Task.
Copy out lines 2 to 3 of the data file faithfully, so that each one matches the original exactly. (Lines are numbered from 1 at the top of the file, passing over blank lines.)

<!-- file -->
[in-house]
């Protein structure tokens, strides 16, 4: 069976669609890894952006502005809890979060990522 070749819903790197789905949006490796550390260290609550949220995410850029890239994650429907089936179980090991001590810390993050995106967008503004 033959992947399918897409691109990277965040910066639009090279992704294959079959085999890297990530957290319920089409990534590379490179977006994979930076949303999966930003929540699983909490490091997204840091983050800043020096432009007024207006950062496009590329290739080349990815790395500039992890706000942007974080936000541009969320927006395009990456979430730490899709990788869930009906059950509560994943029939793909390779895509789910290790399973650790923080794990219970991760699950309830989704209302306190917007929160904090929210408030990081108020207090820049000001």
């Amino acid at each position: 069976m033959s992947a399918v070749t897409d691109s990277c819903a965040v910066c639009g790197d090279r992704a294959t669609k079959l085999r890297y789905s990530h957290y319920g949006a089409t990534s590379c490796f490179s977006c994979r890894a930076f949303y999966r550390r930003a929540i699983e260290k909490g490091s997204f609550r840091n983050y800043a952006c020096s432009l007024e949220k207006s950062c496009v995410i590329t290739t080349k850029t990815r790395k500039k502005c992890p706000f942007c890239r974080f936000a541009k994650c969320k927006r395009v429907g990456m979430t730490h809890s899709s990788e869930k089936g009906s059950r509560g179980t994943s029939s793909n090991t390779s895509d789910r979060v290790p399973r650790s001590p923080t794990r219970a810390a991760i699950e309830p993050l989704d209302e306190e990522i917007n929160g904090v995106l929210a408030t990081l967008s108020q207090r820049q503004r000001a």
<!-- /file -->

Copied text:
């Protein structure tokens, strides 16, 4: 069976669609890894952006502005809890979060990522 070749819903790197789905949006490796550390260290609550949220995410850029890239994650429907089936179980090991001590810390993050995106967008503004 033959992947399918897409691109990277965040910066639009090279992704294959079959085999890297990530957290319920089409990534590379490179977006994979930076949303999966930003929540699983909490490091997204840091983050800043020096432009007024207006950062496009590329290739080349990815790395500039992890706000942007974080936000541009969320927006395009990456979430730490899709990788869930009906059950509560994943029939793909390779895509789910290790399973650790923080794990219970991760699950309830989704209302306190917007929160904090929210408030990081108020207090820049000001």
């Amino acid at each position: 069976m033959s992947a399918v070749t897409d691109s990277c819903a965040v910066c639009g790197d090279r992704a294959t669609k079959l085999r890297y789905s990530h957290y319920g949006a089409t990534s590379c490796f490179s977006c994979r890894a930076f949303y999966r550390r930003a929540i699983e260290k909490g490091s997204f609550r840091n983050y800043a952006c020096s432009l007024e949220k207006s950062c496009v995410i590329t290739t080349k850029t990815r790395k500039k502005c992890p706000f942007c890239r974080f936000a541009k994650c969320k927006r395009v429907g990456m979430t730490h809890s899709s990788e869930k089936g009906s059950r509560g179980t994943s029939s793909n090991t390779s895509d789910r979060v290790p399973r650790s001590p923080t794990r219970a810390a991760i699950e309830p993050l989704d209302e306190e990522i917007n929160g904090v995106l929210a408030t990081l967008s108020q207090r820049q503004r000001a």